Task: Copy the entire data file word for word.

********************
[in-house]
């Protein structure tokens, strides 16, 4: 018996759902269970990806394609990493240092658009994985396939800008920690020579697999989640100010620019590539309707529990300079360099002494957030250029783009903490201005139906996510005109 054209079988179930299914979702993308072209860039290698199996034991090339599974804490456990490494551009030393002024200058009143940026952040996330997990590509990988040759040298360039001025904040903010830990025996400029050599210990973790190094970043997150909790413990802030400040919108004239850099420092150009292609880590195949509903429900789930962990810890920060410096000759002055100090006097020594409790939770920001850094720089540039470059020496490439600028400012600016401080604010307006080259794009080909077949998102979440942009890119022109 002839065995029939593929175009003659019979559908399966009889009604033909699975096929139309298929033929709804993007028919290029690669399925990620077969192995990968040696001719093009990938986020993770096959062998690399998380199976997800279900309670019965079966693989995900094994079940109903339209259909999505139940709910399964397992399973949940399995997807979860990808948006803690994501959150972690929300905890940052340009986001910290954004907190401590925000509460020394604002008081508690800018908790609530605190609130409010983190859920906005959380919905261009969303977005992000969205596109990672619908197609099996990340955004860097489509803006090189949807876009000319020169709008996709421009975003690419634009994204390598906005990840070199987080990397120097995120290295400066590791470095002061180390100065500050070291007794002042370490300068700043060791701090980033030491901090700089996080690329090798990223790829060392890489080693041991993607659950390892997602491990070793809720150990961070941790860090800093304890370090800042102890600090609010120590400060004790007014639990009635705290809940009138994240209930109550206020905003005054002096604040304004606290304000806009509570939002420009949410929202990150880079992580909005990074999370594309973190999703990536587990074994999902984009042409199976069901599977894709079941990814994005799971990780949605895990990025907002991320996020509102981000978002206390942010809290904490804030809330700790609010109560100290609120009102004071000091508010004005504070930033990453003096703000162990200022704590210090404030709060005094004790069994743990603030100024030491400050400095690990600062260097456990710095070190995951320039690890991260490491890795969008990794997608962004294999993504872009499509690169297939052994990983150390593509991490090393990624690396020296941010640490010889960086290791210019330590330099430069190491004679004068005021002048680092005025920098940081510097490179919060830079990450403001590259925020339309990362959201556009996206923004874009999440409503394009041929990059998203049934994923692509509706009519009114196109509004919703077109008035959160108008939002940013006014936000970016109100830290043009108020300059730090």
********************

[in-house]
């Protein structure tokens, strides 16, 4: 018996759902269970990806394609990493240092658009994985396939800008920690020579697999989640100010620019590539309707529990300079360099002494957030250029783009903490201005139906996510005109 054209079988179930299914979702993308072209860039290698199996034991090339599974804490456990490494551009030393002024200058009143940026952040996330997990590509990988040759040298360039001025904040903010830990025996400029050599210990973790190094970043997150909790413990802030400040919108004239850099420092150009292609880590195949509903429900789930962990810890920060410096000759002055100090006097020594409790939770920001850094720089540039470059020496490439600028400012600016401080604010307006080259794009080909077949998102979440942009890119022109 002839065995029939593929175009003659019979559908399966009889009604033909699975096929139309298929033929709804993007028919290029690669399925990620077969192995990968040696001719093009990938986020993770096959062998690399998380199976997800279900309670019965079966693989995900094994079940109903339209259909999505139940709910399964397992399973949940399995997807979860990808948006803690994501959150972690929300905890940052340009986001910290954004907190401590925000509460020394604002008081508690800018908790609530605190609130409010983190859920906005959380919905261009969303977005992000969205596109990672619908197609099996990340955004860097489509803006090189949807876009000319020169709008996709421009975003690419634009994204390598906005990840070199987080990397120097995120290295400066590791470095002061180390100065500050070291007794002042370490300068700043060791701090980033030491901090700089996080690329090798990223790829060392890489080693041991993607659950390892997602491990070793809720150990961070941790860090800093304890370090800042102890600090609010120590400060004790007014639990009635705290809940009138994240209930109550206020905003005054002096604040304004606290304000806009509570939002420009949410929202990150880079992580909005990074999370594309973190999703990536587990074994999902984009042409199976069901599977894709079941990814994005799971990780949605895990990025907002991320996020509102981000978002206390942010809290904490804030809330700790609010109560100290609120009102004071000091508010004005504070930033990453003096703000162990200022704590210090404030709060005094004790069994743990603030100024030491400050400095690990600062260097456990710095070190995951320039690890991260490491890795969008990794997608962004294999993504872009499509690169297939052994990983150390593509991490090393990624690396020296941010640490010889960086290791210019330590330099430069190491004679004068005021002048680092005025920098940081510097490179919060830079990450403001590259925020339309990362959201556009996206923004874009999440409503394009041929990059998203049934994923692509509706009519009114196109509004919703077109008035959160108008939002940013006014936000970016109100830290043009108020300059730090």